tee will meet Thursday, March 28, at
7:30 p.m. in the Michigan Union. In
addition to election of officers there

will be an open discussion on the
topic, "Retention of OPA." All veter-
ans are invited.
Hillel Foundation: mass meeting
at 7-:30 p.m. Thursday at the Foun-
dation for all those interested in par-
icipating in the production of "Hil-
lelzapoppin." Committees will be set
up, and plans explained. All are in-
vited to attend.

State of Connecticut Personnel
Department announcement has also
been received for:
nouncement has also been received
for:
Senior Case Worker (Child Wel-
fare) Salary $1860-$2340
There is no closing date.
For further inforcation, call at the
Bureau of Appointments, 201 Mason
Hall.
Z1 ci7h e 6k0l Io
March 22, 1946
To the Editor:
S an ex-Air Force pilot I'd like
to add a word or two in connec-
tion with the recent blows hurled
back and forth in your column be-
tween the Army pilot and infantry-
man.
Certainly we all agree that boastful
exaggerations by men of the Air
Force are childish and inappropriate
and above all a mark of very bad
taste, but such remarks do not war-
rant the bitter insinuations expressed
by Mr. Handelman in this morning's
Daily. I haven't talked to anyone,
who really knows from first hand ex-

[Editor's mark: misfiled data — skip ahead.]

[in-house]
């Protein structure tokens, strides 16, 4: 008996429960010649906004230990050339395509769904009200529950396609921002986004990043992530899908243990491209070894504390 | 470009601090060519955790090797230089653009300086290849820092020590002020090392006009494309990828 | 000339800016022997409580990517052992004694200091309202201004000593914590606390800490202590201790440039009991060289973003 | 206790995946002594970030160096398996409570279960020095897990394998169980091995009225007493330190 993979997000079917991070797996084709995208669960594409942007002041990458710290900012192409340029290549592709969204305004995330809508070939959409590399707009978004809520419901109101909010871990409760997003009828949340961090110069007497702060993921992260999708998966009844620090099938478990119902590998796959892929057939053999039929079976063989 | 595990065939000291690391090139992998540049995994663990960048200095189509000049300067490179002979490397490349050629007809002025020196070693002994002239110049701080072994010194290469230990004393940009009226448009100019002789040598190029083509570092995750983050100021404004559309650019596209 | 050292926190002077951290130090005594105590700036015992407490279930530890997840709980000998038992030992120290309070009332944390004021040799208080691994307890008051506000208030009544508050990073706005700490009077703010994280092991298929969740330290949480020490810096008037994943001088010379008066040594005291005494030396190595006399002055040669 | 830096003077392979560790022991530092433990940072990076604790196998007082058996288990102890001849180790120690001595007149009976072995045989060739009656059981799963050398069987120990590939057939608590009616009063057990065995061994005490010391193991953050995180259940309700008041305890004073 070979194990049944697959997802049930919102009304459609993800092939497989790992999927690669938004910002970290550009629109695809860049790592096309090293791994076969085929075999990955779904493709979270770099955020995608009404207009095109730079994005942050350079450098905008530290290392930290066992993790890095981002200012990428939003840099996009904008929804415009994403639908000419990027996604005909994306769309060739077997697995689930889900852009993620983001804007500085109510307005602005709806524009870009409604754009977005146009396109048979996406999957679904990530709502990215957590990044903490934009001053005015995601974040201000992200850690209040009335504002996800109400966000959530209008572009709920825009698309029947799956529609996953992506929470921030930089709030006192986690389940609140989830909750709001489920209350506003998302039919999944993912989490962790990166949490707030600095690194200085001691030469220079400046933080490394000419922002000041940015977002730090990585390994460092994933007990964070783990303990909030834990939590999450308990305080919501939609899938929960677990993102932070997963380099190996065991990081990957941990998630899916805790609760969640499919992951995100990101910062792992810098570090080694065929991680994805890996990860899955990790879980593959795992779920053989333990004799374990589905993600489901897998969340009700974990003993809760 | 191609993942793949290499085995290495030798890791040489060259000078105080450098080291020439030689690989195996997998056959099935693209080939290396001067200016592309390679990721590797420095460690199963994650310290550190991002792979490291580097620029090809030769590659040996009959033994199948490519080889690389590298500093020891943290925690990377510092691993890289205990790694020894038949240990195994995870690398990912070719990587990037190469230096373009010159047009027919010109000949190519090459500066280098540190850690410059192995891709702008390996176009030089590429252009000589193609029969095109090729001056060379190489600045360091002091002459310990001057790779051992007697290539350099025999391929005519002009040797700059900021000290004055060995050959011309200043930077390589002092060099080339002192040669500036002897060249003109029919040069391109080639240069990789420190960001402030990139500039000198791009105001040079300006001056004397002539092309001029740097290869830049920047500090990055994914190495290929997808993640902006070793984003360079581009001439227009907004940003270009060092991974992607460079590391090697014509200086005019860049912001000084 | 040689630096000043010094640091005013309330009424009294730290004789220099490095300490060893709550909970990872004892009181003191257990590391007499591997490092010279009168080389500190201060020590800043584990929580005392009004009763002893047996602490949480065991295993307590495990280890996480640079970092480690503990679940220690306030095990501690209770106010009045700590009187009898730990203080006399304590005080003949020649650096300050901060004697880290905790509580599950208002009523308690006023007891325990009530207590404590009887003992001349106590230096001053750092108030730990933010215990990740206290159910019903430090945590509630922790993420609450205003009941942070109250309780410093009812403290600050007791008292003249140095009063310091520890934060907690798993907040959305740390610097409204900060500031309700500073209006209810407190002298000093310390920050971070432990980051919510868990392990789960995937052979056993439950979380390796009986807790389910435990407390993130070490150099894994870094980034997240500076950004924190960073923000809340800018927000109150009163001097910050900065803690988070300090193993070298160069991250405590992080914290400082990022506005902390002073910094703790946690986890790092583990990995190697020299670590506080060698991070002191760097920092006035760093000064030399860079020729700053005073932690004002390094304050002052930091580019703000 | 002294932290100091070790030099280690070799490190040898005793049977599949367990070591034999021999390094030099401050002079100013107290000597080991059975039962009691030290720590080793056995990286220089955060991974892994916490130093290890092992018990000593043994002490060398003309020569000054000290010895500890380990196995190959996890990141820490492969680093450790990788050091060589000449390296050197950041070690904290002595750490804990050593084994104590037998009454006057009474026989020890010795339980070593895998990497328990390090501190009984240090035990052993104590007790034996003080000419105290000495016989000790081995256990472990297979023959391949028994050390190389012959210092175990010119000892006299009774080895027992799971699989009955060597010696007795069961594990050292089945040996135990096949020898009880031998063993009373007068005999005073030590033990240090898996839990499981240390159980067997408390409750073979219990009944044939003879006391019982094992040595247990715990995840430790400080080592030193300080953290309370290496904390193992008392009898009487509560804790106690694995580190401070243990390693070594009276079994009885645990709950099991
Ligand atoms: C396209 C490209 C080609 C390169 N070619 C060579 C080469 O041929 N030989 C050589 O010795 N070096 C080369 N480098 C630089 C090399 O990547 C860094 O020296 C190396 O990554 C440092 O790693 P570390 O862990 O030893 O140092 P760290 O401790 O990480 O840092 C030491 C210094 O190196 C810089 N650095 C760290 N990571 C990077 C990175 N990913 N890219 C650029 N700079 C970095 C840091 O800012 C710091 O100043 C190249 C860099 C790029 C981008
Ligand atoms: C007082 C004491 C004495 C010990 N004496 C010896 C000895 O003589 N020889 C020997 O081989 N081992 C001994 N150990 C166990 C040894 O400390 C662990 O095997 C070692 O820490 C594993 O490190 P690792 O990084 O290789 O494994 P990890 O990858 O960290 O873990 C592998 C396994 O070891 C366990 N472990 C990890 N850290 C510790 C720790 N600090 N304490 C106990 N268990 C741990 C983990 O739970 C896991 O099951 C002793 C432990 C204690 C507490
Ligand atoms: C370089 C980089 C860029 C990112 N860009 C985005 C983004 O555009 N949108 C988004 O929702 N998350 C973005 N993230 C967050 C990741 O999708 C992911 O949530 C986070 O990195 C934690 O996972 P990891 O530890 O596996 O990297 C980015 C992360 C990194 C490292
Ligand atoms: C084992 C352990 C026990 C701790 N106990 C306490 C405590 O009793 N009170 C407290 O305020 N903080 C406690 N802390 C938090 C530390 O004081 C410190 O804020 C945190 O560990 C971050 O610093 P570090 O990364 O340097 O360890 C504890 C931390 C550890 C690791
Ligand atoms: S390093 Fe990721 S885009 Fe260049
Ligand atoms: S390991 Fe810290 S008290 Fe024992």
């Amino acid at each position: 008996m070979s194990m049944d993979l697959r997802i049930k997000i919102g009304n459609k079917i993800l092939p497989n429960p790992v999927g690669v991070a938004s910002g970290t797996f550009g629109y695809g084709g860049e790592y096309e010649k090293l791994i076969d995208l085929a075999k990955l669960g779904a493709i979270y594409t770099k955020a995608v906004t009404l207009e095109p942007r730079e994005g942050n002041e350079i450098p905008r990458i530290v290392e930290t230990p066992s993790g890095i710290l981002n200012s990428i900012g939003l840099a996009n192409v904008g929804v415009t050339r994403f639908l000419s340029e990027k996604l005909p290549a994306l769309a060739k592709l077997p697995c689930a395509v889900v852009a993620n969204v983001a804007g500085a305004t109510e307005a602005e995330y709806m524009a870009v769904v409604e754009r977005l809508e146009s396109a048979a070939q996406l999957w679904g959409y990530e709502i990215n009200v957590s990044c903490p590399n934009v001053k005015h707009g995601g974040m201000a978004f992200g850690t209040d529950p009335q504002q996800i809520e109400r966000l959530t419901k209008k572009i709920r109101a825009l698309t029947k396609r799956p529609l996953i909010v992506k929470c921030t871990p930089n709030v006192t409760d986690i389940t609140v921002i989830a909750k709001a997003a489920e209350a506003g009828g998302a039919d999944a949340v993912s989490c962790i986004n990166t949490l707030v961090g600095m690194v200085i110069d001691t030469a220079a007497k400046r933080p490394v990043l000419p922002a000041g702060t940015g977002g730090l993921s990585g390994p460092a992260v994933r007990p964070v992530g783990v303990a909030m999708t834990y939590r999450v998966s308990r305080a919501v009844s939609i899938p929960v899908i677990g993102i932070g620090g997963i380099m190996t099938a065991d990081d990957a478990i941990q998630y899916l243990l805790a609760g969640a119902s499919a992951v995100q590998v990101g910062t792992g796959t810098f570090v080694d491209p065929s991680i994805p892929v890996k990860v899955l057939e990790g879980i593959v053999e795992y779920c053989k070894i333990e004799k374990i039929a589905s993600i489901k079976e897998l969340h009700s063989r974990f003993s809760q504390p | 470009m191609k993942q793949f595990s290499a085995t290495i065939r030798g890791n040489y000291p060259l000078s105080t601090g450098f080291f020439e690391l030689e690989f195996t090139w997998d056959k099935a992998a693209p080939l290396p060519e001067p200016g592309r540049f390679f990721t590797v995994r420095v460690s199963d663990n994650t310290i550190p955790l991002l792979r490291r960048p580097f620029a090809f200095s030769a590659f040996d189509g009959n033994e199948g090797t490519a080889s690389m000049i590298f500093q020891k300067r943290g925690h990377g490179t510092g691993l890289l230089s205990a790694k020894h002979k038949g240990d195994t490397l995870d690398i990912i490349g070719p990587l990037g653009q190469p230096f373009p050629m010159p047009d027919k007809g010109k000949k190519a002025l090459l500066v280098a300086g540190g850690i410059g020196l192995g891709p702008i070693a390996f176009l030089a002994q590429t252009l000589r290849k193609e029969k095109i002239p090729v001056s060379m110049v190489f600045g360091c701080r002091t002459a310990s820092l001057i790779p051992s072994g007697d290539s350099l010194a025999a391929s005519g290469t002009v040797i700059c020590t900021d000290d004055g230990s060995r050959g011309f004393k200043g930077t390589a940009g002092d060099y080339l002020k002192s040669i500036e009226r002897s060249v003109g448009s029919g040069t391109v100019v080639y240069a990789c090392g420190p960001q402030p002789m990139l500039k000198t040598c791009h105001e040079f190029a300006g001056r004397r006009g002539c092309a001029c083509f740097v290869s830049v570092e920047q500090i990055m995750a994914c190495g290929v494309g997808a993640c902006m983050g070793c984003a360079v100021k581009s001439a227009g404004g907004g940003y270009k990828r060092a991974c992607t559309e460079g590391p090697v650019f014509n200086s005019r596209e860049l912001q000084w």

perience what modern war is- all
about, who didn't return home with
a healthy admiration for all branch-
es of the armed service. Imagine a
man going through hell for 4 years
and then coming home and com-
plaining he didn't get enough med-
als! There must be thousands of men
who would trade everything they own
including their medals to regain their
health. I wonder what Ann Arbor
mothers who lost sons fighting in the
Air Force thought when they saw
Mr. Handelman's stupid and thought-
less remark "the infantry fights and
Air Corps gets the medals."
Our victory was produced by co-
ordination of all the branches plus
the people at home, plus of course
our great allies. The infantry was
no more important than the work-
ers at home, and they were no
more important than the Air Force,
etc.
Any individual who returns home
and begins screaming how his partic-
ular branch of service was responsible
for winning the war in my estima-
tion hasn't learned a thing from the
past four years, and if there are a lot
of such people all I can say is Lord
help us! -
-Douglas W. Hillman

Fifty-Sixth Year
Edited and managed by students of the University of Michigan under the
authority of the Board of Control of Student Publications.
Editorial Staff
Margaret Farmer. ....... . . . . Managing Editor
Hale Champion . . . . . . . . . . . . Editorial Director
Robert Goldman . . . . . . . . . . . . City Editor
Emily E. Knapp . . . . . . . . . . . . . Associate Editor
Pat Cameron.. . . . . . . . . . . . Associate Editor
Clark Baker . . . . . . . . . ... . . . . Sports Editor
Des Howarth . . . . . . . . . . . Associate Sports Editor
A ~ Gn yf. ..-.,,.,.r. T93:...

BARNABY

iy Crockett Johnson